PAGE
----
Sophie lives at the foot of the stairs by the doorway into the office. She doesn’t seem to mind the normal traffic, but she will hide in a beveled crack behind the door trim if I noisily drop something going upstairs. She has pretty poor eyesight for a spider, and doesn’t mind me shining a light on her as I watch her daily routine. Sophie’s daily routine is pretty boring: she hangs upside down inside her web.
Now Sophie’s web is not a beautiful two dimensional work of art like Charlotte’s web, but a three dimensional creation with silk strands that go in all directions, with no recognizable pattern. It looks like a pretty tangled up shoddy job, but Sophie seems proud of her handiwork and is capable of running through her messy nest with remarkable speed.
From what I can gather, Sophie seems to be a Common House spider, Parasteatoda tepidariorum. There is a little disagreement among the spider scientists if the genus name is as noted or Achaearanea. Maybe by the time you read this they will have come up with a worse tongue twister. There is also a question if Sophie is a native here or from away, like South America, where most of her similar relatives reside. Because of the ease that these spiders can hitch a ride on almost anything, P. tepidariorum is found worldwide, and internationally is known as the American House spider.
Although Sophie belongs to the spider family Theridiidae, as does the notorious Black Widow, Sophie does not possess the same degree of neurotoxin as her cousin. Nevertheless, all spiders are poisonous, and Sophie’s bite can raise a welt like a bee sting, and can be dangerous if the unfortunate victim is allergic to Sophie’s venom. Sometimes it’s better to behave like Little Miss Muffet.
After a week or so of noticing Sophie do nothing and no sign that she had eaten anything, I caught a cluster fly, calmed it down in the freezer for a few minutes, then dropped it into her web. That didn’t work. House spiders are timid, and by the time Sophie came out to see what she had caught, the fly had warmed up, got his engines going, scared Sophie away to her hiding spot, freed himself from the web and buzzed off somewhere.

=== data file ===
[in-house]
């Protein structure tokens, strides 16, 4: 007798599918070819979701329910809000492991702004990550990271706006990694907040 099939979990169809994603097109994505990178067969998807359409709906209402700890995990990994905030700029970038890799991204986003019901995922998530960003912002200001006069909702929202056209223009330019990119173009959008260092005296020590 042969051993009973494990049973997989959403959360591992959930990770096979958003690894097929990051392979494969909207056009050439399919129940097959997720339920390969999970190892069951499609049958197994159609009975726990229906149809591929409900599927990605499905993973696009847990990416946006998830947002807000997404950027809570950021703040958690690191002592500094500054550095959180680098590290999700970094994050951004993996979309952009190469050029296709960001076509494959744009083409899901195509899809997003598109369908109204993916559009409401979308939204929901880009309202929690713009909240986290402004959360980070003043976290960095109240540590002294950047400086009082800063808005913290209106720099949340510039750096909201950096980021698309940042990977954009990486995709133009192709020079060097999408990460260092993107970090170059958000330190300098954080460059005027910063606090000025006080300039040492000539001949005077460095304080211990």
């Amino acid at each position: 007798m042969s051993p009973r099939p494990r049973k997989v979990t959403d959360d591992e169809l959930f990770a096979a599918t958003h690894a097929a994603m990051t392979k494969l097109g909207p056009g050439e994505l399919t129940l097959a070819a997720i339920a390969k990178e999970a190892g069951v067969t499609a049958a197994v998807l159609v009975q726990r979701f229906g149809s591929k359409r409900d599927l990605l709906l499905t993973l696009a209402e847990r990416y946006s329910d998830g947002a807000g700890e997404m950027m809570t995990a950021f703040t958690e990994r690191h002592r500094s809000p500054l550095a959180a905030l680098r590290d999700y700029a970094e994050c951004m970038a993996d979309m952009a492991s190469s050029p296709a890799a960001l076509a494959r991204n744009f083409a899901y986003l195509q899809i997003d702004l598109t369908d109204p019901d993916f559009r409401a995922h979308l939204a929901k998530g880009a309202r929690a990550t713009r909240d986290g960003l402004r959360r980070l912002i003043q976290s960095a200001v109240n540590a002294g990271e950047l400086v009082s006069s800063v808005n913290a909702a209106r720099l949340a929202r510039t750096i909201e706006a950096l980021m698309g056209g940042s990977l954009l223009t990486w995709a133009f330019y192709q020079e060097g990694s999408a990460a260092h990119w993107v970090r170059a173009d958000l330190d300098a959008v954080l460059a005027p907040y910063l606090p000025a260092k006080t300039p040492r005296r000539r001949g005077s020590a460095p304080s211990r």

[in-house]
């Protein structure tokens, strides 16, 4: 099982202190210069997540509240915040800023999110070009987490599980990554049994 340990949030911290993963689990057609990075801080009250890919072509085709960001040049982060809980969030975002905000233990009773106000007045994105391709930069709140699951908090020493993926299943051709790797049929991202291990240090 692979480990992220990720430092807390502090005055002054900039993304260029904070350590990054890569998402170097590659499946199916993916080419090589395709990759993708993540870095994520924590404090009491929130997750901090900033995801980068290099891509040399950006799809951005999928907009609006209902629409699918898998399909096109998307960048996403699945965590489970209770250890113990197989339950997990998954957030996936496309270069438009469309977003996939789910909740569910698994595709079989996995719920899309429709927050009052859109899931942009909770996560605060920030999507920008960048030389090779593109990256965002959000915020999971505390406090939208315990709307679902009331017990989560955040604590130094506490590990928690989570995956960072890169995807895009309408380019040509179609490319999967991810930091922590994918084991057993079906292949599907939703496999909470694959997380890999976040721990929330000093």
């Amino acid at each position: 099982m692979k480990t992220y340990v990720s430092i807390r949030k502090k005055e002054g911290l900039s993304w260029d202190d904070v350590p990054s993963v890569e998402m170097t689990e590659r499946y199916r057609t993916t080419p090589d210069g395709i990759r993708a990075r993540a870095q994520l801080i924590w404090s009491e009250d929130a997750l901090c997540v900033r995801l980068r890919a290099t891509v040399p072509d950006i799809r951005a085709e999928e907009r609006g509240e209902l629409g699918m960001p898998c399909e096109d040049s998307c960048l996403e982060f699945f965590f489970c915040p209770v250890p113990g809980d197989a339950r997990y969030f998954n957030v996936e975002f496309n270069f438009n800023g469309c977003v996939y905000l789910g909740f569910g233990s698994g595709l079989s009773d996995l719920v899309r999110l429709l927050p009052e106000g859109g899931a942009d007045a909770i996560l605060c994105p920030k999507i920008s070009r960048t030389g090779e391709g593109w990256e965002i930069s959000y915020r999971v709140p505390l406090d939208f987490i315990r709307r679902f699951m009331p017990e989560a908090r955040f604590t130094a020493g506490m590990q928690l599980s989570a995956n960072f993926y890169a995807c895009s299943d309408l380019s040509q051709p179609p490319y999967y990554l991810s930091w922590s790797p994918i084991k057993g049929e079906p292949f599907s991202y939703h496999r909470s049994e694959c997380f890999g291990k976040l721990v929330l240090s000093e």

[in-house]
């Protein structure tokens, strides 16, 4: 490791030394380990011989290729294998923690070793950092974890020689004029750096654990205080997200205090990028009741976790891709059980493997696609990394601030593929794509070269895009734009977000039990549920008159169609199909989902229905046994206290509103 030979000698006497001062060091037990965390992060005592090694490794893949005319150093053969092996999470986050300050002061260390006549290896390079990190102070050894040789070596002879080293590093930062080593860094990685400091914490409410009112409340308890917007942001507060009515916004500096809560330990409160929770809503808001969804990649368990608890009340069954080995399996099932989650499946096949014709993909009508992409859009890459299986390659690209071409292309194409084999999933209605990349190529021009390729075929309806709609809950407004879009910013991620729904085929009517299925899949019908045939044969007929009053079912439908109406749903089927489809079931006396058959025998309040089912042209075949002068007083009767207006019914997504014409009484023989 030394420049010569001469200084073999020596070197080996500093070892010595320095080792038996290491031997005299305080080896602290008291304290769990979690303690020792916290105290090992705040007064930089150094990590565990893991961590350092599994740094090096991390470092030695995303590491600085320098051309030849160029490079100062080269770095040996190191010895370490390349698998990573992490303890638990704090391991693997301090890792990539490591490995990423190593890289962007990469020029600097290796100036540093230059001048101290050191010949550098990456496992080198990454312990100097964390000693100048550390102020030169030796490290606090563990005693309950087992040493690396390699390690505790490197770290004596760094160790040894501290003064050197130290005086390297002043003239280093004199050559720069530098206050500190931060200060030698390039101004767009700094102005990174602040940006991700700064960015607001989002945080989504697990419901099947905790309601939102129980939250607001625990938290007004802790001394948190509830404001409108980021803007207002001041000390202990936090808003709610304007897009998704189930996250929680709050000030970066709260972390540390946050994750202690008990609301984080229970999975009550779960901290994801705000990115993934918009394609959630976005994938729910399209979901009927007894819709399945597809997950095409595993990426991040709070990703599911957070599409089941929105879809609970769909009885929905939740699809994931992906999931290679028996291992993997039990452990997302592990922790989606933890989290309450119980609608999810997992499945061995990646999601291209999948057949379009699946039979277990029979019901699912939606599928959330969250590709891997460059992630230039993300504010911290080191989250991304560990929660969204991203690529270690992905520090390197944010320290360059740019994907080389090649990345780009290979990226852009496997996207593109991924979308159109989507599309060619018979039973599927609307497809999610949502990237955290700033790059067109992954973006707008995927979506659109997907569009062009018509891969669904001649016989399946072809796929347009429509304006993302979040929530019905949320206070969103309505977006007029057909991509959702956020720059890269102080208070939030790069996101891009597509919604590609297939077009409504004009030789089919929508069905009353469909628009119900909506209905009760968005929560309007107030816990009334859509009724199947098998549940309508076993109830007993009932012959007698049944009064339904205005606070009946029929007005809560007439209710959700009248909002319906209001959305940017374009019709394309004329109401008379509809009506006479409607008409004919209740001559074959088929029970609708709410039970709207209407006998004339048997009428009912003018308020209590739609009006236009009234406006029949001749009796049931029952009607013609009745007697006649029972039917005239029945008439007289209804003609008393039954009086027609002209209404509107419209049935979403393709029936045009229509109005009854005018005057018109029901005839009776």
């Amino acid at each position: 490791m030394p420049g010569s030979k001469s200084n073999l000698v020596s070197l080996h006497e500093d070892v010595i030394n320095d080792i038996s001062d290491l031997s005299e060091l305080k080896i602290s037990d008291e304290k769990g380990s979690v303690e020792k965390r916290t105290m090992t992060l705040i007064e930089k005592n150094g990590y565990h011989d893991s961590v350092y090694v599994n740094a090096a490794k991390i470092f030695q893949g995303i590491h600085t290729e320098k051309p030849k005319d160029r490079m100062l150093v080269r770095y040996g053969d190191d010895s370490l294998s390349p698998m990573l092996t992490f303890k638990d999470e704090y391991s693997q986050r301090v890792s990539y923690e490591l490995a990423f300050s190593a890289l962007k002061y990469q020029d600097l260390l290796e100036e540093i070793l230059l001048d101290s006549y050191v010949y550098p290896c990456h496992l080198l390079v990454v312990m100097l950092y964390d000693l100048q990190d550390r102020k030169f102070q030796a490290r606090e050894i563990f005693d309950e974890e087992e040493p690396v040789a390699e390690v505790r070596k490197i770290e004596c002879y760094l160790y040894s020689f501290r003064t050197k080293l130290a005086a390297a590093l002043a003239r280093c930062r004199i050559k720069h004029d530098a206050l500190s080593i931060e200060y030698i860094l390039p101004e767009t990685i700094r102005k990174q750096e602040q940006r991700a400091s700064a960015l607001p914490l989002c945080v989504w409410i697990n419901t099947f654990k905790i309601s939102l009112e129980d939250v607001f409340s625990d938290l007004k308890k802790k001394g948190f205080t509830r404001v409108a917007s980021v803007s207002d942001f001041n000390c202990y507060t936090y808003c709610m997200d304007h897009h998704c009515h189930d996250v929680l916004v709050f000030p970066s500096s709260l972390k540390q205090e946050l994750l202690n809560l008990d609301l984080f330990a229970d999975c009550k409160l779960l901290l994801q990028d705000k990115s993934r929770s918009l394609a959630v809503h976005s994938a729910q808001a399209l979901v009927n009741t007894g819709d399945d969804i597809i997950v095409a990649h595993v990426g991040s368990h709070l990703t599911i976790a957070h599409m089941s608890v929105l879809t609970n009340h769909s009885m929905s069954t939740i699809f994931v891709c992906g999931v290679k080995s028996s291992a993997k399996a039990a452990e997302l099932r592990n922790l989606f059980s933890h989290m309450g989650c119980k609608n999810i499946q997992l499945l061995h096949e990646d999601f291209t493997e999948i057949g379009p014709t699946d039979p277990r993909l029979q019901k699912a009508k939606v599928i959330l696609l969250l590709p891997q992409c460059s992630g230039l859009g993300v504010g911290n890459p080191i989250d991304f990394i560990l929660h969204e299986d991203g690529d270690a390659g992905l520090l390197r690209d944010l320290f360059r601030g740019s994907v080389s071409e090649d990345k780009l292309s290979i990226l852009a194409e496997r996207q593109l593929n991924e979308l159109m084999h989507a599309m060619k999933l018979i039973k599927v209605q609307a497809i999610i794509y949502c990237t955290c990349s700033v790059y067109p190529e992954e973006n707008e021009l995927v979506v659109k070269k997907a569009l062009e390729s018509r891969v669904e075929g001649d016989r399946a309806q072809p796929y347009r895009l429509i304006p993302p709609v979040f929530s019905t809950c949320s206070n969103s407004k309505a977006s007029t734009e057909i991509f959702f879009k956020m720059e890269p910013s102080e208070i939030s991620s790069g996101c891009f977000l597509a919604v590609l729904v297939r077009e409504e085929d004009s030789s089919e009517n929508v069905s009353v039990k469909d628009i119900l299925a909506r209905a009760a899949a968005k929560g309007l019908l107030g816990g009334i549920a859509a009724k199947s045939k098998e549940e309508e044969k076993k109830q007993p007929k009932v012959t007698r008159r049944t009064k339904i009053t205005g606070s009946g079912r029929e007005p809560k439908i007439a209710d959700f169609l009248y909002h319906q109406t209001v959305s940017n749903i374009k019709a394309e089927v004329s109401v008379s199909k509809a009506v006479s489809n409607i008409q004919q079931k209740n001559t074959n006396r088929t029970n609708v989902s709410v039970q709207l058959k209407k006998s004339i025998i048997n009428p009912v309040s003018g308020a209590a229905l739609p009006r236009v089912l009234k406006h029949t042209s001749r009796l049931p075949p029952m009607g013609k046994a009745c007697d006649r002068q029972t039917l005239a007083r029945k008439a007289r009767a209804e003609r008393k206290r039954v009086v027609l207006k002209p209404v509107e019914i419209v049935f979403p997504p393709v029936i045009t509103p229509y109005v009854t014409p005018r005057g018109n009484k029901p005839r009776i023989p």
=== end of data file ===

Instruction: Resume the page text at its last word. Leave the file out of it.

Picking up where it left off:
The next day I tried a little different tactic and snipped the wings off the cluster fly. That worked, and Sophie proceeded to wrap up the fly in silk, move it to a spot more to her liking, then, Dracula-like, suck the juices out of poor Mr Fly. I could tell when Sophie was finished, as she would snip off the holding silk strands and drop the carcass on the floor. It took her less than a day to finish one fly.
Periodically I brought Sophie a fly, as we still have plenty in the garage, and then one day I noticed she had a visitor. I don’t know if Sam was attracted to the well rounded Sophie or to the fly I had fed to Sophie a little while before. I didn’t see any aggressiveness and even at one point they seemed to tenderly hold hands (legs). I wondered if I had bungled into a web based dating service.
Sam was around for one day. The literature says that males may come into a female’s web for a while, but doesn’t mention if they end up on the menu. I’m not sure when the females lay their eggs, but there may be up to 400 offspring. Indoors, House spiders may live up to 2 years if they are first noticed by a nosy naturalist and protected from a dedicated housewife. In the outside world House spiders are harvested by other spiders, birds, wasps, and many other different predators. An interesting predator /prey relationship is with the assassin bug Stenolemus lanipes. Supposedly this bug eats young House spiders exclusively, but if it isn’t careful can also be caught and eaten by an adult House spider. I hope I can find a careful assassin bug pretty soon.